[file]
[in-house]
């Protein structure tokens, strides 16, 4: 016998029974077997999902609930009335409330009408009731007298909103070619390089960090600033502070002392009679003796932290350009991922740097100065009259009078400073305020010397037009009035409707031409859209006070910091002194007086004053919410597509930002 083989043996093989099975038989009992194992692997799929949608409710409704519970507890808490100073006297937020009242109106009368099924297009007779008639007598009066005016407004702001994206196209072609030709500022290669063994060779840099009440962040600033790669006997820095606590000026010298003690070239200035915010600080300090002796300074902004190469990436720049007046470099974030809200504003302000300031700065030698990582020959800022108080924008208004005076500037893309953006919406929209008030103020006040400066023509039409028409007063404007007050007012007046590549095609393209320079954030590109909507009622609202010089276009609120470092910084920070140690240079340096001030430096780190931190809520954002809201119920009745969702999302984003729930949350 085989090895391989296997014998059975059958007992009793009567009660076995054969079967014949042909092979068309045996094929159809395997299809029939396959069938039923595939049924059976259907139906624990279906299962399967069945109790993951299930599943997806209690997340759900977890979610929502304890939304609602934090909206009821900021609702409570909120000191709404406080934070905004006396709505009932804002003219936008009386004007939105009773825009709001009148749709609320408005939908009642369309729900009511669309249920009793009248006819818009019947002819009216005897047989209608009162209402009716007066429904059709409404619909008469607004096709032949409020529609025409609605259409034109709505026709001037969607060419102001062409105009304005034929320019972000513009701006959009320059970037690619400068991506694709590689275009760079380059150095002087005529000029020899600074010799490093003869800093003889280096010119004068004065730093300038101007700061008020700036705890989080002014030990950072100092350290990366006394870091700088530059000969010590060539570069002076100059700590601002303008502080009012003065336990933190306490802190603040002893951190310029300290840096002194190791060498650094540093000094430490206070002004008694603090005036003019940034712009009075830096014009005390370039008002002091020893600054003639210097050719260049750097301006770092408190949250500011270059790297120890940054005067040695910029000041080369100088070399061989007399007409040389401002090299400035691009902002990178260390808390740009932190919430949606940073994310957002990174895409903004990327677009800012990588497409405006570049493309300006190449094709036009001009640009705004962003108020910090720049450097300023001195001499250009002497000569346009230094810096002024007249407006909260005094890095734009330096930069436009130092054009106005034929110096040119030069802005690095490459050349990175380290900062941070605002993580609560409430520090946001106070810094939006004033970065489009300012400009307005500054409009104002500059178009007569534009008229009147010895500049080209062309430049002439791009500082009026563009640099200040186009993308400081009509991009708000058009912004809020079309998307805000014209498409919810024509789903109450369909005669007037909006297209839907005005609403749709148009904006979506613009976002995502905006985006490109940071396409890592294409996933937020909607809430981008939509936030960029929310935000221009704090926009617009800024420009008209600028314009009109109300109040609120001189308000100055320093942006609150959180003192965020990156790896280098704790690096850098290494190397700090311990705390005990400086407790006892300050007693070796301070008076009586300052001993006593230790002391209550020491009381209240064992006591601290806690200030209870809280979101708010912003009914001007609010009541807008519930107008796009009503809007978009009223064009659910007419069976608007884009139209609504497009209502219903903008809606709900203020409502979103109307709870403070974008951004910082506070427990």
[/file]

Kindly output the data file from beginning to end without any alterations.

[in-house]
């Protein structure tokens, strides 16, 4: 016998029974077997999902609930009335409330009408009731007298909103070619390089960090600033502070002392009679003796932290350009991922740097100065009259009078400073305020010397037009009035409707031409859209006070910091002194007086004053919410597509930002 083989043996093989099975038989009992194992692997799929949608409710409704519970507890808490100073006297937020009242109106009368099924297009007779008639007598009066005016407004702001994206196209072609030709500022290669063994060779840099009440962040600033790669006997820095606590000026010298003690070239200035915010600080300090002796300074902004190469990436720049007046470099974030809200504003302000300031700065030698990582020959800022108080924008208004005076500037893309953006919406929209008030103020006040400066023509039409028409007063404007007050007012007046590549095609393209320079954030590109909507009622609202010089276009609120470092910084920070140690240079340096001030430096780190931190809520954002809201119920009745969702999302984003729930949350 085989090895391989296997014998059975059958007992009793009567009660076995054969079967014949042909092979068309045996094929159809395997299809029939396959069938039923595939049924059976259907139906624990279906299962399967069945109790993951299930599943997806209690997340759900977890979610929502304890939304609602934090909206009821900021609702409570909120000191709404406080934070905004006396709505009932804002003219936008009386004007939105009773825009709001009148749709609320408005939908009642369309729900009511669309249920009793009248006819818009019947002819009216005897047989209608009162209402009716007066429904059709409404619909008469607004096709032949409020529609025409609605259409034109709505026709001037969607060419102001062409105009304005034929320019972000513009701006959009320059970037690619400068991506694709590689275009760079380059150095002087005529000029020899600074010799490093003869800093003889280096010119004068004065730093300038101007700061008020700036705890989080002014030990950072100092350290990366006394870091700088530059000969010590060539570069002076100059700590601002303008502080009012003065336990933190306490802190603040002893951190310029300290840096002194190791060498650094540093000094430490206070002004008694603090005036003019940034712009009075830096014009005390370039008002002091020893600054003639210097050719260049750097301006770092408190949250500011270059790297120890940054005067040695910029000041080369100088070399061989007399007409040389401002090299400035691009902002990178260390808390740009932190919430949606940073994310957002990174895409903004990327677009800012990588497409405006570049493309300006190449094709036009001009640009705004962003108020910090720049450097300023001195001499250009002497000569346009230094810096002024007249407006909260005094890095734009330096930069436009130092054009106005034929110096040119030069802005690095490459050349990175380290900062941070605002993580609560409430520090946001106070810094939006004033970065489009300012400009307005500054409009104002500059178009007569534009008229009147010895500049080209062309430049002439791009500082009026563009640099200040186009993308400081009509991009708000058009912004809020079309998307805000014209498409919810024509789903109450369909005669007037909006297209839907005005609403749709148009904006979506613009976002995502905006985006490109940071396409890592294409996933937020909607809430981008939509936030960029929310935000221009704090926009617009800024420009008209600028314009009109109300109040609120001189308000100055320093942006609150959180003192965020990156790896280098704790690096850098290494190397700090311990705390005990400086407790006892300050007693070796301070008076009586300052001993006593230790002391209550020491009381209240064992006591601290806690200030209870809280979101708010912003009914001007609010009541807008519930107008796009009503809007978009009223064009659910007419069976608007884009139209609504497009209502219903903008809606709900203020409502979103109307709870403070974008951004910082506070427990």